5 Ways to Prevent Coffee Stains on Teeth

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Coffee stains are one of the most common causes of stains on teeth. While they might not appear immediately after drinking your first cup of coffee, regular coffee drinkers will see, over time, will start to see their teeth yellow. Once these stains have started to develop, it can be very difficult for you to remove them. The best way to deal with coffee stains is to prevent them happening in the first place. Here are five ways to prevent coffee stains on teeth.

1. Add milk to your coffee.

The color of your coffee when you actually drink it is going to affect how deeply it stains your teeth. When you add milk to your coffee, it lightens the color of the drink and it actually provides your teeth with protection for the staining acids in the coffee. Milk, if it comes from an animal like a cow, is high in protein that binds to the polyphenols in coffee. Instead of attaching to and staining your teeth, the polyphenols move on to the stomach, where they can then be swiftly broken down. It is important to note that only animal milk will prevent staining in this manner. Soy milk may taste just as good in your coffee, but because it does not contain the same kinds of proteins, it may not adequately protect coffee stains on teeth. Many believe that the higher the fat content of the milk, the more effective it will be.

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2. Change how you drink.

The coffee you drink cannot stain your teeth if it never actually touches your teeth. You might think that you do not exactly swish the coffee around your mouth as it is, but if you are drinking from a cup or from a thermos, it is likely that the coffee is washing over your teeth, especially the teeth in the front of your mouth, before you actually swallow that coffee. Drinking your coffee through a straw is a good way to drink coffee without it ever actually touching your teeth. When the polyphenols do not even have a chance to get near your teeth, they cannot create those dark yellow and brown stains that are so common among those who drink coffee. Drinking hot coffee through a straw might seem strange at first, but if you are trying to prevent staining on your teeth, this is definitely one of the very best ways.

3. Drink a coffee with less caffeine.

Caffeine might be the whole reason that coffee is part of your morning routine, but it is, ultimately, the amount of caffeine in your coffee that determines how much of a staining affect the coffee you drink has on your teeth. Decaf or coffee that is less caffeinated is less likely to leave coffee stains on teeth, so if you choose to drink a coffee that has less caffeine than what you usually drink, you can prevent a great deal of the stains that you are going to encounter. Why does this work? Because the level of caffeine is directly related to the level of polyphenols in the coffee. Less caffeine, fewer polyphenols, and therefore, less staining. There are also a number of ways that you can brew your coffee so that it is less likely to stain your teeth. Coffee brewed in a percolator, for example, is less likely to stain your teeth than coffee brewed in a French press. Which brew method is the least likely to stain your teeth? Cold brewing. The most likely? A Turkish brew. Cold brewing might take much, much longer than just about any other type of brew, but if you are looking for ways to prevent coffee stains on teeth, switching to this type of brewing might do the trick.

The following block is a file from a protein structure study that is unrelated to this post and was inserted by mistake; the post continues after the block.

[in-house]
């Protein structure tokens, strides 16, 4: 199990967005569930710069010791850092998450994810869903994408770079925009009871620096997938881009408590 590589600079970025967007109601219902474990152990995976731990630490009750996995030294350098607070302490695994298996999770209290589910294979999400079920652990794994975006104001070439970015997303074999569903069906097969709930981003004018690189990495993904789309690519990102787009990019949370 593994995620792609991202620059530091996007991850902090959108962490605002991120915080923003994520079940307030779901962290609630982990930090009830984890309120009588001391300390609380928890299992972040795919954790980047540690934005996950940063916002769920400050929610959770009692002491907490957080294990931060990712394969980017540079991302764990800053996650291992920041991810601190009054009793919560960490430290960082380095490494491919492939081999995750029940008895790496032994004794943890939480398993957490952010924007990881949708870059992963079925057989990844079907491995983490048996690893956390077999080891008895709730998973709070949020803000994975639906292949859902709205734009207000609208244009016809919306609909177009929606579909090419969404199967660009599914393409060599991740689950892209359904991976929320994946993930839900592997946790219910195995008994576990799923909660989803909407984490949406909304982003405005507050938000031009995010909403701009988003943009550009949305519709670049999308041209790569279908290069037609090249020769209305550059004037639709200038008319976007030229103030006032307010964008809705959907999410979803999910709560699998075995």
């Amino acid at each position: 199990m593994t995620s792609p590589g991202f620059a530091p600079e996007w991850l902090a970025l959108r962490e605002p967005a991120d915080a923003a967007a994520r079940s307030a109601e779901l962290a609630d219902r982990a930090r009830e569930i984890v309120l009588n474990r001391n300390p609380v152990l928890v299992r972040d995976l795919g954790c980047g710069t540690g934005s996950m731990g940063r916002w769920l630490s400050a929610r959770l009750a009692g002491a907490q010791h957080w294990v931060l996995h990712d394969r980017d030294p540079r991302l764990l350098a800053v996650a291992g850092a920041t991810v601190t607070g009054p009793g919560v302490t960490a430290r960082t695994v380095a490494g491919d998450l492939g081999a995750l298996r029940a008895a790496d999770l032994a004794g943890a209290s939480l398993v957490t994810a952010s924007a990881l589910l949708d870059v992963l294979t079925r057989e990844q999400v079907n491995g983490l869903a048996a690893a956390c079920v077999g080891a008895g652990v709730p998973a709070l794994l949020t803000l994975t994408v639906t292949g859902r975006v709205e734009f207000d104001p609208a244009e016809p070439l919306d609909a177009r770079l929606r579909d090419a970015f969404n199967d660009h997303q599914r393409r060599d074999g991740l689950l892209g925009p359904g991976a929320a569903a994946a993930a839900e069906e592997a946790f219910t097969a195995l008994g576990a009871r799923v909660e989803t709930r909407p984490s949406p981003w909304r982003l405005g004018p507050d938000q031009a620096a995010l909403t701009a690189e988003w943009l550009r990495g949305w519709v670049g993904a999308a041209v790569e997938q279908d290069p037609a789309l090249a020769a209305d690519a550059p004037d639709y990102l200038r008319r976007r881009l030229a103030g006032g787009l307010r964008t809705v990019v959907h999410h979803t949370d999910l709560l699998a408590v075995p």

4. Use a better toothbrush and brush after drinking coffee.

One of the very best ways to prevent coffee stains on teeth is to remove any remaining coffee residue from your teeth before it has an opportunity to actually permanently stain your teeth. You can do this by brushing your teeth after drinking coffee – even if you’re at work.  If you do not have the opportunity to do this, you might, instead, at the very least, swish your mouth with a little water or plain milk. This can help to remove any residue that might be stuck to your teeth if you do not have the time to brush. If you are going to brush, give yourself at least an hour after drinking, and then use a brush with stiff bristles to get rid of anything left on your teeth. Why bother waiting? Because the acid in coffee can actually soften the enamel on your teeth in some cases. If you brush right after drinking, you could be actually brushing away your enamel. Consult your dentist or orthodontist about the best time to brush your teeth.

5. Have your teeth professionally whitened.

Professional whitening is always going to be more effective than at-home whitening kits or whitening toothpaste. Even if your teeth are not particularly stained, regular whitening treatments, performed by a dentist or orthodontist that you trust, can help to maintain your sparkling white smile. The treatments that a professional can provide will also help your teeth stay whiter longer than at-home kits will. This means if your teeth are already stained, having them whitened professionally can then prevent new stains from forming on your teeth. Keep in mind that too much whitening of your teeth could harm their natural protective layer. Using professional whitening in combination with these other methods will give you the best protection against coffee stains on your teeth.

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